Zahler, Stefan; Kupatt, Christian; Becker, Bernhard F. (2000): Endothelial preconditioning by transient oxidative stress reduces inflammatory responses of cultured endothelial cells to TNF-α. In: The FASEB journal, Vol. 14, Nr. 3: S. 555-564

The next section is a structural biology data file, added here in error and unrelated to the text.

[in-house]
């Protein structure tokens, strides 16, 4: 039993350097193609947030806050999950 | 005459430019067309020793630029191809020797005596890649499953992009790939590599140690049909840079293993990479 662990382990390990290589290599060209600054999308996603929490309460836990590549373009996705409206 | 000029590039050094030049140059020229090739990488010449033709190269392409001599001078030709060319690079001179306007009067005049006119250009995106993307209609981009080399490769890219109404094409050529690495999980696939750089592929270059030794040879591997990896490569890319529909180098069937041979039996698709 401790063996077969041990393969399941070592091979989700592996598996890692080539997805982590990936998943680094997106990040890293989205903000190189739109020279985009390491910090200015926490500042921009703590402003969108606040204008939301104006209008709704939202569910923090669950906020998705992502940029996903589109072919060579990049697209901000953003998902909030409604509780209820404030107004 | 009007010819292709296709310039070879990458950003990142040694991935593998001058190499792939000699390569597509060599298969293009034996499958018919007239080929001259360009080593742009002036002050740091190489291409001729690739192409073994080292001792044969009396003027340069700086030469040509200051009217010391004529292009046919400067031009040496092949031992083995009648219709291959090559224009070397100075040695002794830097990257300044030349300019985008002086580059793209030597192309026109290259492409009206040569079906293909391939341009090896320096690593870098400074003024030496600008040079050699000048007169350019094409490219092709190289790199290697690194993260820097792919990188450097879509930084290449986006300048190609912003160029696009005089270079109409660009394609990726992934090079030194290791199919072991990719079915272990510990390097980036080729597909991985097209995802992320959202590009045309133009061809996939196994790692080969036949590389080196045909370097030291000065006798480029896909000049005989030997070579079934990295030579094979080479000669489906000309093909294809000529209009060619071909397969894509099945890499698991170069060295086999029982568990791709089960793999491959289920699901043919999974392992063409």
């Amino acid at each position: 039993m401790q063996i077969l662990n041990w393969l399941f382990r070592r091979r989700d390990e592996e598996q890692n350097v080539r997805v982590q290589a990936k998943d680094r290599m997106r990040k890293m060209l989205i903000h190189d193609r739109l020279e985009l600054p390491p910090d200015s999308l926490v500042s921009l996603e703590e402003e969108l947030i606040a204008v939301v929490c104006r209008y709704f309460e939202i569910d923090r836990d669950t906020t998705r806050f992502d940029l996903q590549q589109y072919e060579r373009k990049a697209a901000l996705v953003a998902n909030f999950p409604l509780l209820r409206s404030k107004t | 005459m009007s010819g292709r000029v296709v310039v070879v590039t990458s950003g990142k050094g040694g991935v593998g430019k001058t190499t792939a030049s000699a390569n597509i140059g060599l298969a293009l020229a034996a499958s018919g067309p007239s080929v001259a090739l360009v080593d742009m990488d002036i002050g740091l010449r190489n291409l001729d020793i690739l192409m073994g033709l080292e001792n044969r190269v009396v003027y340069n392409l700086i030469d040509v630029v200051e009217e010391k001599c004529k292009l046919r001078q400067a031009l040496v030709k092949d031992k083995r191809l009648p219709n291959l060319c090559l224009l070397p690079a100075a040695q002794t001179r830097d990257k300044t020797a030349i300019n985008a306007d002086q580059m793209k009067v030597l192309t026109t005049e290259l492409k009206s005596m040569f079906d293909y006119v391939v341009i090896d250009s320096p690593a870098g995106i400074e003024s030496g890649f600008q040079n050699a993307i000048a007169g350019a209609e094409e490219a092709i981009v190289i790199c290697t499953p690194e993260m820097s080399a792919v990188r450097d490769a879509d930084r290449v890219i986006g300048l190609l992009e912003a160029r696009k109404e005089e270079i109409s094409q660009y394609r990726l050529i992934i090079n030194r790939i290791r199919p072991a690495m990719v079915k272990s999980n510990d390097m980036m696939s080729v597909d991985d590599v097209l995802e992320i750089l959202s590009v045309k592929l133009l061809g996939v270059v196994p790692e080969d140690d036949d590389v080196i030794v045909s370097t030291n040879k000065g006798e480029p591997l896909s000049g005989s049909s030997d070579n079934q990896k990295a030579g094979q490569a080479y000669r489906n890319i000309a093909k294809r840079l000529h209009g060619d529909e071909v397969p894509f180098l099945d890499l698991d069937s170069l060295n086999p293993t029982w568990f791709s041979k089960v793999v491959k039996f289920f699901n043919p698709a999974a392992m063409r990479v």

Brief episodes of ischemia can render an organ resistant to subsequent severe ischemia. This ‘ischemic preconditioning’ is ascribed to various mechanisms, including oxidative stress. We investigated whether preconditioning exists on an endothelial level. Human umbilical vein endothelial cells (HUVECs) were transiently confronted with oxidative stress (1 mM H2O2, 5 min). Adhesion molecules ICAM-1 and E-selectin and release of cytokines IL-6 and IL-8 to subsequent stimulation with TNF-α (2.5 ng/ml, 4 h) were measured (flow cytometry and immunoassay), as were nuclear translocation of the transcription factor NFkB (Western blotting, confocal microscopy) and redox status of HUVECs (quantification of glutathione by HPLC). TNF-α elevated IL-6 in the cell supernatant from 8.8 ± 1 to 41 ± 3 pg/ml and IL-8 from 0.5 ± 0.03 to 3 ± 0.2 ng/ml. ICAM-1 was increased threefold and E-selectin rose eightfold. Oxidative stress (decrease of glutathione by 50%) reduced post-TNF-α levels of IL-6 to 14 ± 3 and IL-8 to 1 ± 0.2; the rise of ICAM-1 was completely blocked and E-selectin was only doubled. The anti-inflammatory effects of preconditioning via oxidative stress were paralleled by reduction of the translocation of NFkB on stimulation with TNF-α, and antagonized by the intracellular radical scavenger N-acetylcysteine. ‘Anti-inflammatory preconditioning’ of endothelial cells by oxidative stress may account for the inhibitory effects of preconditioning on leukocyte adhesion in vivo.